Jacob hesitated. He didn't feel entirely confident about stepping into the boat. "Is it safe?" he asked.
"Of course it's safe," Virgil told him. "Do you think I'd get in it if it wasn't?"
Cautiously Jacob stepped into the boat and sat down. Virgil untied the mooring rope. Then, picking up the oars, he pushed the boat away from the platform and began to row. The oars dipped into the water and were lifted clear again with mechanical regularity. Further out, the water was no longer brown but almost black, reflecting the purple sky above.
Jacob found himself thinking, once again, about the man and woman who looked after him, whatever they were called. They would be wondering where he was right now, he felt sure of that. They would be worried about him. This thought was so strong that it was almost like a physical pain.
"There are some people who need to know I'm here," he said. Again he struggled for the word. Suddenly it came to him. "Parents," he said. "That's the word I was trying to think of. My parents. Someone should tell them. They'll be worrying."
"Everyone knows who needs to know," Virgil assured him.
"Are you certain about that?"
"I wouldn't say so if I wasn't."
"But you've only just found me," Jacob pointed out. "I don't see how they could have been told where I was."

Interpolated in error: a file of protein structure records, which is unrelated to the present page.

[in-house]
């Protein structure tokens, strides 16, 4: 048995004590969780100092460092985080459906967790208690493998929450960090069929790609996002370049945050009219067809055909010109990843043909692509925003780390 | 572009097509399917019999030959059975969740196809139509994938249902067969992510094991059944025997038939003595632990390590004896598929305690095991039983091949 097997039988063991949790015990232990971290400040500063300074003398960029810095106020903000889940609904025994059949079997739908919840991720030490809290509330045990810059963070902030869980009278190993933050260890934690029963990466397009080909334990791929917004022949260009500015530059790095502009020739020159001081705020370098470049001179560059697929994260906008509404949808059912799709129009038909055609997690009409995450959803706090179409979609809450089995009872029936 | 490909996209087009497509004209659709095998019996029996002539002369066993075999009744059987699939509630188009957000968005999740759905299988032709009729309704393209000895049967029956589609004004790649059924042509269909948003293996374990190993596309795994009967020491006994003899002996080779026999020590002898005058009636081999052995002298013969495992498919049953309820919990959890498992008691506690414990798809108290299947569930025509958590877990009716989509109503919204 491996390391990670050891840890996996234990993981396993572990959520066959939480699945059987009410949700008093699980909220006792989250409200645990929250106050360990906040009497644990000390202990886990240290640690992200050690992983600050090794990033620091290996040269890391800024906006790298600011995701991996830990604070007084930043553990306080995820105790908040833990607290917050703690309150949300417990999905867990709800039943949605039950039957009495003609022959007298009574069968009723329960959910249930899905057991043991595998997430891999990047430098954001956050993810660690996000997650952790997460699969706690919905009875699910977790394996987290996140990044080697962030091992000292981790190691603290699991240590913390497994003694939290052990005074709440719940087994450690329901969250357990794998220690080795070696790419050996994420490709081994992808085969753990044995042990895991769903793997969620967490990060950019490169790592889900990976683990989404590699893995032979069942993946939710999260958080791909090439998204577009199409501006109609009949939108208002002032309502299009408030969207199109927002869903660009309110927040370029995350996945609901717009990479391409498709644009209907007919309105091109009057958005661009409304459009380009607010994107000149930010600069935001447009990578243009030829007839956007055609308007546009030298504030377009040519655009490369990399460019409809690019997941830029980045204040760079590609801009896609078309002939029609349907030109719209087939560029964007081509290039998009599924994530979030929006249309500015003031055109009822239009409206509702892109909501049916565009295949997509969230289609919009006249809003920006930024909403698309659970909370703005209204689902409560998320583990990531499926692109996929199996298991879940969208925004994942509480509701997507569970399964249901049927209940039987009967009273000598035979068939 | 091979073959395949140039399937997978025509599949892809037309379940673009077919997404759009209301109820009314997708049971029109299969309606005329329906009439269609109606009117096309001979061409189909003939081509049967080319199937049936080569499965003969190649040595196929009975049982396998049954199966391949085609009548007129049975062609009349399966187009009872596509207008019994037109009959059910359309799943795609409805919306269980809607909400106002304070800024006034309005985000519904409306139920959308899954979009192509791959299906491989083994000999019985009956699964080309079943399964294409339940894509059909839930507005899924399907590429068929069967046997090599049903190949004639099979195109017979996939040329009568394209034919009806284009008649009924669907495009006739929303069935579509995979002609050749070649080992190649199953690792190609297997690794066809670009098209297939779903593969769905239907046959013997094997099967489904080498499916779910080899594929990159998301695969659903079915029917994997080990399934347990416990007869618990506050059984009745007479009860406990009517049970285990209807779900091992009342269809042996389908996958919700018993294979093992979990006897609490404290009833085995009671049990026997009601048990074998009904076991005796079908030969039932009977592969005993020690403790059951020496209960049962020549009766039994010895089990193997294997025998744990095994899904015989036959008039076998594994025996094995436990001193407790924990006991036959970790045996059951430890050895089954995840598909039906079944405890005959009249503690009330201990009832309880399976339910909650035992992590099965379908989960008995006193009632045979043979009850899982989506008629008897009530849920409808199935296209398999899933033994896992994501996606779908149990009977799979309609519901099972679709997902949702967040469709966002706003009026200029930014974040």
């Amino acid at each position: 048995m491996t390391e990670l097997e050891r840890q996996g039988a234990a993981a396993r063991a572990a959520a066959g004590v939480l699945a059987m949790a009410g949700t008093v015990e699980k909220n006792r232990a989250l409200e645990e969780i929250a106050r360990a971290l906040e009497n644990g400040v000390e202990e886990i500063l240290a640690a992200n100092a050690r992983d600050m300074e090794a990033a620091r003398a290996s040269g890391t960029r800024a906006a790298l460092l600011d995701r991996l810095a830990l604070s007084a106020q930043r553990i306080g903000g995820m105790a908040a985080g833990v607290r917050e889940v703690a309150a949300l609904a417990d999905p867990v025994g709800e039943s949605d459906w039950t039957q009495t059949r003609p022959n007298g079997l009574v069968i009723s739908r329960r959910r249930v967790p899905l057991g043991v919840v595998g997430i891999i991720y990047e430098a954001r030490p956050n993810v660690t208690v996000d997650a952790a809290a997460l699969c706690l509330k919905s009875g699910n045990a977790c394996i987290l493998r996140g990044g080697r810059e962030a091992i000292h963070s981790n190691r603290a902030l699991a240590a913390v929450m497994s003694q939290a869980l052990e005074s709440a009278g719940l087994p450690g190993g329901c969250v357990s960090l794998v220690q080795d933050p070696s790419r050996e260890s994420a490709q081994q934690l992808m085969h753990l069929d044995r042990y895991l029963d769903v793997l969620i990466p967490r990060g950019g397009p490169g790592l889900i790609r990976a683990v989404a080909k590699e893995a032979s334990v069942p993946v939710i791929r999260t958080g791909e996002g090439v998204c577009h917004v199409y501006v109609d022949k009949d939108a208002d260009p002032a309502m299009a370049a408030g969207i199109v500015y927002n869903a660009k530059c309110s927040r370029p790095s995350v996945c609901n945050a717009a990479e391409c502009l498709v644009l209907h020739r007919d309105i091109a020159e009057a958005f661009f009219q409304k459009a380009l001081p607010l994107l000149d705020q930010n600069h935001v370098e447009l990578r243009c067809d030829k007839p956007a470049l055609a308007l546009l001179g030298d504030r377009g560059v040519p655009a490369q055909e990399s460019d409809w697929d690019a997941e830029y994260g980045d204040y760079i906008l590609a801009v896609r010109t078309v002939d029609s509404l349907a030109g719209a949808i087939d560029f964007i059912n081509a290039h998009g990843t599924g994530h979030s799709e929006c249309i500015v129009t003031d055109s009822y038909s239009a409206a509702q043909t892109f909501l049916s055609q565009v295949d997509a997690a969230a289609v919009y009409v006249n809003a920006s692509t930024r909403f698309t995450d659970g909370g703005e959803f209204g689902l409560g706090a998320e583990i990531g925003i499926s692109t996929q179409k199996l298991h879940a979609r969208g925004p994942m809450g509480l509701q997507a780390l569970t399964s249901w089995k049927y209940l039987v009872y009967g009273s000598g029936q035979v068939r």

"Look, I knew where you were, didn't I?"
"Well then. It's all in hand. All you have to do is stop fretting and let me get on with rowing this boat."
It was clear that he was not going to provide any more information so Jacob had to content himself with sitting and watching as the trees behind them receded and the opposite bank gradually became closer. After a while he could make out buildings on the other side and his spirits began to rise. "Do I live over there?" he asked, indicating the direction in which they were heading.
Virgil nodded. "Why do you think I'm taking you there?" he asked.
What a relief! Virgil was bringing him back to the place where he lived. Soon he would see his parents and perhaps there would be other people who knew him. They would probably be delighted to see him. They would explain everything. They would help him remember what had happened. For the first time since waking in the field, Jacob began to relax. His ordeal would soon be over.
He sat back in the boat and allowed one hand to trail in the water. But immediately he was forced to take it out again. The water was numbingly cold. He shook his fingers and put them under his armpit to warm them up. Virgil saw what he was doing and gave another of his grim smiles. "Colder than you expected?" he asked
For a free reading group guide to Jacob’s Ladder contact:
96 Leonard Street
London EC2A 4XD